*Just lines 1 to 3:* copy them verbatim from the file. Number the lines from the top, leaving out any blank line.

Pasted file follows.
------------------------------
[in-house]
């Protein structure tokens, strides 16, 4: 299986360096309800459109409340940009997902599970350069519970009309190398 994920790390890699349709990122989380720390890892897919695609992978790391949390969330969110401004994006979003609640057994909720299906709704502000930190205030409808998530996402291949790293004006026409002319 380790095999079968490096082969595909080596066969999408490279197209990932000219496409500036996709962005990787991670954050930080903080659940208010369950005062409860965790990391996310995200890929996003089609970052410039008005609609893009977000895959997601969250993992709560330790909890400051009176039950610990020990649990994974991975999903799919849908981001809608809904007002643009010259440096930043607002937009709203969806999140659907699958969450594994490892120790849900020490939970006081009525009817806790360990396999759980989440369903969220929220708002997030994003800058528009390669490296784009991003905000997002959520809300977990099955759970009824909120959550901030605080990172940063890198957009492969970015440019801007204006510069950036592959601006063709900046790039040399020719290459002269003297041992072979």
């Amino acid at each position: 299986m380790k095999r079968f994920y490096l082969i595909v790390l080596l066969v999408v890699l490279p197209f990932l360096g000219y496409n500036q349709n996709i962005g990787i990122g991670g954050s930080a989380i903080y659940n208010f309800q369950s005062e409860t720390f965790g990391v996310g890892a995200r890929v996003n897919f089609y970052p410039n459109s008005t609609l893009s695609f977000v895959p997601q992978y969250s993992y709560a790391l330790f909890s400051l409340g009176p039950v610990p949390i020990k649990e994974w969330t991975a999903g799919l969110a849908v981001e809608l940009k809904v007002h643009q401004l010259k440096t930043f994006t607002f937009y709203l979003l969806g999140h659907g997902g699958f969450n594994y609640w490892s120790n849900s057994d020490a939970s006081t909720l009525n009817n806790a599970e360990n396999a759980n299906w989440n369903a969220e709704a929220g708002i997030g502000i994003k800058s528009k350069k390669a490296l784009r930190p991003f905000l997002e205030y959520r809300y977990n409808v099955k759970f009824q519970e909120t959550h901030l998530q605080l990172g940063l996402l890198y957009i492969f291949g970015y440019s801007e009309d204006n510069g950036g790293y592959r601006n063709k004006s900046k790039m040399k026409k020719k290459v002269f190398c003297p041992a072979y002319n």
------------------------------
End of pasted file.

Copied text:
[in-house]
């Protein structure tokens, strides 16, 4: 299986360096309800459109409340940009997902599970350069519970009309190398 994920790390890699349709990122989380720390890892897919695609992978790391949390969330969110401004994006979003609640057994909720299906709704502000930190205030409808998530996402291949790293004006026409002319 380790095999079968490096082969595909080596066969999408490279197209990932000219496409500036996709962005990787991670954050930080903080659940208010369950005062409860965790990391996310995200890929996003089609970052410039008005609609893009977000895959997601969250993992709560330790909890400051009176039950610990020990649990994974991975999903799919849908981001809608809904007002643009010259440096930043607002937009709203969806999140659907699958969450594994490892120790849900020490939970006081009525009817806790360990396999759980989440369903969220929220708002997030994003800058528009390669490296784009991003905000997002959520809300977990099955759970009824909120959550901030605080990172940063890198957009492969970015440019801007204006510069950036592959601006063709900046790039040399020719290459002269003297041992072979």
């Amino acid at each position: 299986m380790k095999r079968f994920y490096l082969i595909v790390l080596l066969v999408v890699l490279p197209f990932l360096g000219y496409n500036q349709n996709i962005g990787i990122g991670g954050s930080a989380i903080y659940n208010f309800q369950s005062e409860t720390f965790g990391v996310g890892a995200r890929v996003n897919f089609y970052p410039n459109s008005t609609l893009s695609f977000v895959p997601q992978y969250s993992y709560a790391l330790f909890s400051l409340g009176p039950v610990p949390i020990k649990e994974w969330t991975a999903g799919l969110a849908v981001e809608l940009k809904v007002h643009q401004l010259k440096t930043f994006t607002f937009y709203l979003l969806g999140h659907g997902g699958f969450n594994y609640w490892s120790n849900s057994d020490a939970s006081t909720l009525n009817n806790a599970e360990n396999a759980n299906w989440n369903a969220e709704a929220g708002i997030g502000i994003k800058s528009k350069k390669a490296l784009r930190p991003f905000l997002e205030y959520r809300y977990n409808v099955k759970f009824q519970e909120t959550h901030l998530q605080l990172g940063l996402l890198y957009i492969f291949g970015y440019s801007e009309d204006n510069g950036g790293y592959r601006n063709k004006s900046k790039m040399k026409k020719k290459v002269f190398c003297p041992a072979y002319n």